E-cigarettes linked to incurable disease called Popcorn Lung
In analyzing 51 different flavored e-cigarettes, author of the study Joseph Allen and his team found at least one of three top toxins — diacetyl, acetoin and 2,3-pentanedione — in 47 of the e-cigs. Not only that, “the amount of diacetyl in 39 of the e-cigs exceeded the amount that was able to be detected by the laboratory.”
“Diacetyl and other related flavoring chemicals are used in many other flavors beyond butter-flavored popcorn, including fruit flavors, alcohol flavors, and candy flavored e-cigarettes,” said Allen, assistant professor of exposure assessment science at Harvard.
He found this particularly disturbing because of the appeal fruity e-cigarettes such as “Cotton Candy, Fruit Squirts, and Cupcake” may have to young people.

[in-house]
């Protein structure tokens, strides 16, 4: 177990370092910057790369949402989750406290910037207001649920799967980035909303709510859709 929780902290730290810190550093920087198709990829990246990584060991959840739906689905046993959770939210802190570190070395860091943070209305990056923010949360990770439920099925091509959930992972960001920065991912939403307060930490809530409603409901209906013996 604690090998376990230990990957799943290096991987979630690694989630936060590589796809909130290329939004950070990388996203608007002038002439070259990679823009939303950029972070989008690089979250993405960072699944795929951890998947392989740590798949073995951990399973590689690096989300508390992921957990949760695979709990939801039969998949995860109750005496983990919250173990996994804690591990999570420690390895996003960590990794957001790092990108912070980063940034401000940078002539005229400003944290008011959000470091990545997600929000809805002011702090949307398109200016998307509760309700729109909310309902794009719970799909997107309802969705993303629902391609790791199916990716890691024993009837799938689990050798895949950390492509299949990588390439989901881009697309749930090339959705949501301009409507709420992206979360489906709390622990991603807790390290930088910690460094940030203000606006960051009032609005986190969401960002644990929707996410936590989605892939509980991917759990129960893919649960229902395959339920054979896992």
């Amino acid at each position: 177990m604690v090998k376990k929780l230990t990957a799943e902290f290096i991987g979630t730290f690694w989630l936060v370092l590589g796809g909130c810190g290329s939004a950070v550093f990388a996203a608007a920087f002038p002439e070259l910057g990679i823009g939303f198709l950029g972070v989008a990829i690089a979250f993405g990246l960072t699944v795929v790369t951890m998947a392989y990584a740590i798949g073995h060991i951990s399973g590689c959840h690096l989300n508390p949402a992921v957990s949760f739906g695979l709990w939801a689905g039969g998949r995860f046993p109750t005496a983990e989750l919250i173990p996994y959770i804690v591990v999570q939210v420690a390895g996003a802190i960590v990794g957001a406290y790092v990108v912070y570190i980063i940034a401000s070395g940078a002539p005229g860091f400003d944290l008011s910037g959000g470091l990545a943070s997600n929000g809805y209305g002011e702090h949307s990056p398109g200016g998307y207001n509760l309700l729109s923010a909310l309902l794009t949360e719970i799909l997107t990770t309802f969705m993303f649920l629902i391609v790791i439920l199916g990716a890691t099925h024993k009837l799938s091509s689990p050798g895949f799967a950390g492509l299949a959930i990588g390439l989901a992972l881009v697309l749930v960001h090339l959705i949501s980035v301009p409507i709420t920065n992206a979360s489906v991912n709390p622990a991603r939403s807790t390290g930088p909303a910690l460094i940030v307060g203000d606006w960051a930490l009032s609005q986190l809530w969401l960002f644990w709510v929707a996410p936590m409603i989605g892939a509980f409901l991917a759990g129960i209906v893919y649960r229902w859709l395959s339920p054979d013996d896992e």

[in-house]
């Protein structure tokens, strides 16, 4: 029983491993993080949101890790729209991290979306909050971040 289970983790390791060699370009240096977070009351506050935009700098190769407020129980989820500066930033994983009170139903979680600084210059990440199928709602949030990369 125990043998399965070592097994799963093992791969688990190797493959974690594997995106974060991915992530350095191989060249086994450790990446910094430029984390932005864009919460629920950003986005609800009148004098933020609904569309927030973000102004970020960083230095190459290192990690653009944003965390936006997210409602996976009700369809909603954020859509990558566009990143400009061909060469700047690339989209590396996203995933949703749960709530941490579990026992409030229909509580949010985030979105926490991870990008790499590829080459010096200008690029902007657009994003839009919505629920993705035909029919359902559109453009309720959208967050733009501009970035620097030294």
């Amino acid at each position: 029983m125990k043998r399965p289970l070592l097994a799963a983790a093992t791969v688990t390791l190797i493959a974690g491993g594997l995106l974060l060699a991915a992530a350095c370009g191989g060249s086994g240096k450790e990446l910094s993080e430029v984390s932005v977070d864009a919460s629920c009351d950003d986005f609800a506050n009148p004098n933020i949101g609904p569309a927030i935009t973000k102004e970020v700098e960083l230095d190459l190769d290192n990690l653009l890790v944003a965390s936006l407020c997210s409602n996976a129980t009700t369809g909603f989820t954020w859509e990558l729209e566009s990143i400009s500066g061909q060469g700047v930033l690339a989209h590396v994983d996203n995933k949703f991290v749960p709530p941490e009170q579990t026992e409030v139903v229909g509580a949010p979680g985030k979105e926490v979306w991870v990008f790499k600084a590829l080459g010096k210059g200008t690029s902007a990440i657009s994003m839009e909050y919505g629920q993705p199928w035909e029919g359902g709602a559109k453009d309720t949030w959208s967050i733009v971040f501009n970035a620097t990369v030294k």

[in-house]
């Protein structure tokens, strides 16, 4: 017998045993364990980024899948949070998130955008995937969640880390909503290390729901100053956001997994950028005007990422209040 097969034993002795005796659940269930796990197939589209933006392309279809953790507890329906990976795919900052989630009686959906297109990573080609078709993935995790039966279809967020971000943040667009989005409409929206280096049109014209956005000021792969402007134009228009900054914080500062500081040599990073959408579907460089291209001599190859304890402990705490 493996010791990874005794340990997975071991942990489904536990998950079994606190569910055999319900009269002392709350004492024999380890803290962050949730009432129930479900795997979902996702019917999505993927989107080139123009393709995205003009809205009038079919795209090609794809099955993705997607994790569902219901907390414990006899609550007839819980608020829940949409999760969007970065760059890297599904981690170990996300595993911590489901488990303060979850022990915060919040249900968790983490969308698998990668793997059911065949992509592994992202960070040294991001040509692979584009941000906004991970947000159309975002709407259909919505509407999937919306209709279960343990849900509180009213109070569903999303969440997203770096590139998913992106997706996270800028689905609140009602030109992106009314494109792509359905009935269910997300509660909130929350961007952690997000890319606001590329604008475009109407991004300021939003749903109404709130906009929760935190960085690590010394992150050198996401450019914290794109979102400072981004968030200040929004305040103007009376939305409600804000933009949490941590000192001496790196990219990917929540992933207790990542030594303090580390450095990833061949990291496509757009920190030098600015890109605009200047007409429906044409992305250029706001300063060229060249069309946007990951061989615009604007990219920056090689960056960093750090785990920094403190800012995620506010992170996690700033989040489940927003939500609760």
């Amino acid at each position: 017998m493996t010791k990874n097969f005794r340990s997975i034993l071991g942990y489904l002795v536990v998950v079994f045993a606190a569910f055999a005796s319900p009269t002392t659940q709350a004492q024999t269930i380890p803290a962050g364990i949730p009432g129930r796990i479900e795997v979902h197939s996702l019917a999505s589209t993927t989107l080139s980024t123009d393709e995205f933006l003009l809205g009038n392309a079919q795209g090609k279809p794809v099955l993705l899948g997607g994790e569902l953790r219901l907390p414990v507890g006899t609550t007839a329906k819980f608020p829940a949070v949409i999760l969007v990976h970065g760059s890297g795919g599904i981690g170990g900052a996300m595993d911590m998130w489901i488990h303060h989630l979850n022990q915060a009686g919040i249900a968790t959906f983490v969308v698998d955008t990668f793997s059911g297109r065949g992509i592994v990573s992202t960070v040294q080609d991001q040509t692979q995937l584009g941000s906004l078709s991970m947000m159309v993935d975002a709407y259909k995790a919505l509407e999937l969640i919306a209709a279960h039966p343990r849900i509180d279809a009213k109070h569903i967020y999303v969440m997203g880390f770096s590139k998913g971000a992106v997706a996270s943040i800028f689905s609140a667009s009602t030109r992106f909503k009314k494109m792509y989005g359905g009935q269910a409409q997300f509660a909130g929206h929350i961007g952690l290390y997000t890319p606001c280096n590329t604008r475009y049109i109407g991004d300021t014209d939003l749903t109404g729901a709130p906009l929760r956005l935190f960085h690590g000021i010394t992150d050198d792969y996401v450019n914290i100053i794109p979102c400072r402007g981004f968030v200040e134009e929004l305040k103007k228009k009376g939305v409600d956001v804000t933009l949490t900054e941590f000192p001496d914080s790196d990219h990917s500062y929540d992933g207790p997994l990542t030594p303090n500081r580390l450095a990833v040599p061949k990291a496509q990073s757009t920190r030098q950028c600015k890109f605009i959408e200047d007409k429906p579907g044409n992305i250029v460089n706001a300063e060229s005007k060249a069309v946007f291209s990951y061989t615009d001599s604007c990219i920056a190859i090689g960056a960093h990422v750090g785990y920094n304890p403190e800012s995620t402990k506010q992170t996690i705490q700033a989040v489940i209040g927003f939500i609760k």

Since e-cigarettes are a fairly new technology, the study’s co-author David Christiani, Elkan Blout Professor of Environmental Genetics, warns that Popcorn Lung may be just the tip of the iceberg when it comes to the dangers e-cigs pose to their users:
“Since most of the health concerns about e-cigarettes have focused on nicotine, there is still much we do not know about e-cigarettes. In addition to containing varying levels of the addictive substance nicotine, they also contain other cancer-causing chemicals, such as formaldehyde, and as our study shows, flavoring chemicals that can cause lung damage.”
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